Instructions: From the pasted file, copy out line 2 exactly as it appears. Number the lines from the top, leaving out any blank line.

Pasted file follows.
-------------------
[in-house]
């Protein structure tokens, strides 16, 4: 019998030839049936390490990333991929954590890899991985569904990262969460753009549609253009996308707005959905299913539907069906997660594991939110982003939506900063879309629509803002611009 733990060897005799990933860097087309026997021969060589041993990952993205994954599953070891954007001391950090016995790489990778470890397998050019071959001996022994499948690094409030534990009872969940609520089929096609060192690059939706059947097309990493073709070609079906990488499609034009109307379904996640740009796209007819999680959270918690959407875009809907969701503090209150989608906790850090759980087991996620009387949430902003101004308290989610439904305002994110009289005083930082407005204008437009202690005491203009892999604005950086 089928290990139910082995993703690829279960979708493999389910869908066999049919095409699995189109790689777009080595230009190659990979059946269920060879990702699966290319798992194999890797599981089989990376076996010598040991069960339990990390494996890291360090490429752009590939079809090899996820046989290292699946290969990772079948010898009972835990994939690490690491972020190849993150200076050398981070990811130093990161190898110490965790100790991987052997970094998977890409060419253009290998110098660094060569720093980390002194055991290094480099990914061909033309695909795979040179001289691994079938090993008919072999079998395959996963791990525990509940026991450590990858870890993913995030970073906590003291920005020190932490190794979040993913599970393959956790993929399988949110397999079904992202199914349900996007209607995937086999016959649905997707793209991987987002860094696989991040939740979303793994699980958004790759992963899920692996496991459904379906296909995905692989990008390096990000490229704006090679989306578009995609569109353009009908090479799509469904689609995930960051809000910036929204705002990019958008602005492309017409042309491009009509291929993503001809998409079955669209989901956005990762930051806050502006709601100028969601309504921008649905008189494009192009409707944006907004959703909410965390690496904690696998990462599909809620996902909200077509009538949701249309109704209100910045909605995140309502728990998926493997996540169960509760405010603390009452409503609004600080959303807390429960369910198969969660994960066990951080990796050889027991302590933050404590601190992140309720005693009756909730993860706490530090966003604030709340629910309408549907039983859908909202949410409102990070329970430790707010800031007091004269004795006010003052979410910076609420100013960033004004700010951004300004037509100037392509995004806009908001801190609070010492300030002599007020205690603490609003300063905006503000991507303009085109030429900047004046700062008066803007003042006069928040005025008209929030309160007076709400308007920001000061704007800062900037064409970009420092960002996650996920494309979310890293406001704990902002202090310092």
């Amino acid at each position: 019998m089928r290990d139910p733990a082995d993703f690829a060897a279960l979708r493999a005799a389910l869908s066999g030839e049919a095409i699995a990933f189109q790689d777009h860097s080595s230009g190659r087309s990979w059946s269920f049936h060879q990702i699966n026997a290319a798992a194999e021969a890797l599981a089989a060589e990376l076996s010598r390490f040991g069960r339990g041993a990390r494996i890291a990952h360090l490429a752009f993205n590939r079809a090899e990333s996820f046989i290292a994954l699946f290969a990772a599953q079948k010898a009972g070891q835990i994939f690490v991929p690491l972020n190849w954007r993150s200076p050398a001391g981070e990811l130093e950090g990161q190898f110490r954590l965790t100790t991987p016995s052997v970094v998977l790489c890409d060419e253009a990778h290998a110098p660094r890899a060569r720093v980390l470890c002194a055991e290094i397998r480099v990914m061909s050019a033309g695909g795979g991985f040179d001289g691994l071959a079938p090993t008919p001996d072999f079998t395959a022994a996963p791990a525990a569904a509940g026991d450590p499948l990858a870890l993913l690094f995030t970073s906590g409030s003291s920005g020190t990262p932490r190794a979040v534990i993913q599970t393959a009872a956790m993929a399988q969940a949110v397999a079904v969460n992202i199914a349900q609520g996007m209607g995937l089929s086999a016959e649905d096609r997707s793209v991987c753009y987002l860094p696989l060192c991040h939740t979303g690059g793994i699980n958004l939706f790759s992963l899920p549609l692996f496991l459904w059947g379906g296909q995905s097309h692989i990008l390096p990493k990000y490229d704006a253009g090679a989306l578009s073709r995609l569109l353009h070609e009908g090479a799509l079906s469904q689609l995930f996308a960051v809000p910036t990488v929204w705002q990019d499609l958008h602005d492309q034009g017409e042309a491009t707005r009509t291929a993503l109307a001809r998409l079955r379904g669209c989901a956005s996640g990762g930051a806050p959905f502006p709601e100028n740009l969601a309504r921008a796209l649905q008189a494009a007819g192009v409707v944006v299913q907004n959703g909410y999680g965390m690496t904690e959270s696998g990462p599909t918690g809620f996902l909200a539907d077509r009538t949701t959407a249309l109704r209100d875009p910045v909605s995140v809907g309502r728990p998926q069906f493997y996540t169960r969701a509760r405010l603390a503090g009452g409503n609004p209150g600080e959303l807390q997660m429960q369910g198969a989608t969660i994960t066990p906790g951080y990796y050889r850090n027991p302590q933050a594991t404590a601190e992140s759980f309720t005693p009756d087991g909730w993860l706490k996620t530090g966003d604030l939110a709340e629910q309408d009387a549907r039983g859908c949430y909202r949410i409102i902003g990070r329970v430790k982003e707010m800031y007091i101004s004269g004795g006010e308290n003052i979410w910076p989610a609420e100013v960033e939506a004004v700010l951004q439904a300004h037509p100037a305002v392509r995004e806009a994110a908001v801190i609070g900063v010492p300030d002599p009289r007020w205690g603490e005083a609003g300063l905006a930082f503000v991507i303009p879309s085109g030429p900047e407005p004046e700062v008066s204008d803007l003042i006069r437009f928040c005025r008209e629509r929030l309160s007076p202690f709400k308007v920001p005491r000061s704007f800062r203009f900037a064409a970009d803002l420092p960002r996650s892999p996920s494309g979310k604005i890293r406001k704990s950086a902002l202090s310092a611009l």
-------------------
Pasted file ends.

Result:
């Protein structure tokens, strides 16, 4: 019998030839049936390490990333991929954590890899991985569904990262969460753009549609253009996308707005959905299913539907069906997660594991939110982003939506900063879309629509803002611009 733990060897005799990933860097087309026997021969060589041993990952993205994954599953070891954007001391950090016995790489990778470890397998050019071959001996022994499948690094409030534990009872969940609520089929096609060192690059939706059947097309990493073709070609079906990488499609034009109307379904996640740009796209007819999680959270918690959407875009809907969701503090209150989608906790850090759980087991996620009387949430902003101004308290989610439904305002994110009289005083930082407005204008437009202690005491203009892999604005950086 089928290990139910082995993703690829279960979708493999389910869908066999049919095409699995189109790689777009080595230009190659990979059946269920060879990702699966290319798992194999890797599981089989990376076996010598040991069960339990990390494996890291360090490429752009590939079809090899996820046989290292699946290969990772079948010898009972835990994939690490690491972020190849993150200076050398981070990811130093990161190898110490965790100790991987052997970094998977890409060419253009290998110098660094060569720093980390002194055991290094480099990914061909033309695909795979040179001289691994079938090993008919072999079998395959996963791990525990509940026991450590990858870890993913995030970073906590003291920005020190932490190794979040993913599970393959956790993929399988949110397999079904992202199914349900996007209607995937086999016959649905997707793209991987987002860094696989991040939740979303793994699980958004790759992963899920692996496991459904379906296909995905692989990008390096990000490229704006090679989306578009995609569109353009009908090479799509469904689609995930960051809000910036929204705002990019958008602005492309017409042309491009009509291929993503001809998409079955669209989901956005990762930051806050502006709601100028969601309504921008649905008189494009192009409707944006907004959703909410965390690496904690696998990462599909809620996902909200077509009538949701249309109704209100910045909605995140309502728990998926493997996540169960509760405010603390009452409503609004600080959303807390429960369910198969969660994960066990951080990796050889027991302590933050404590601190992140309720005693009756909730993860706490530090966003604030709340629910309408549907039983859908909202949410409102990070329970430790707010800031007091004269004795006010003052979410910076609420100013960033004004700010951004300004037509100037392509995004806009908001801190609070010492300030002599007020205690603490609003300063905006503000991507303009085109030429900047004046700062008066803007003042006069928040005025008209929030309160007076709400308007920001000061704007800062900037064409970009420092960002996650996920494309979310890293406001704990902002202090310092």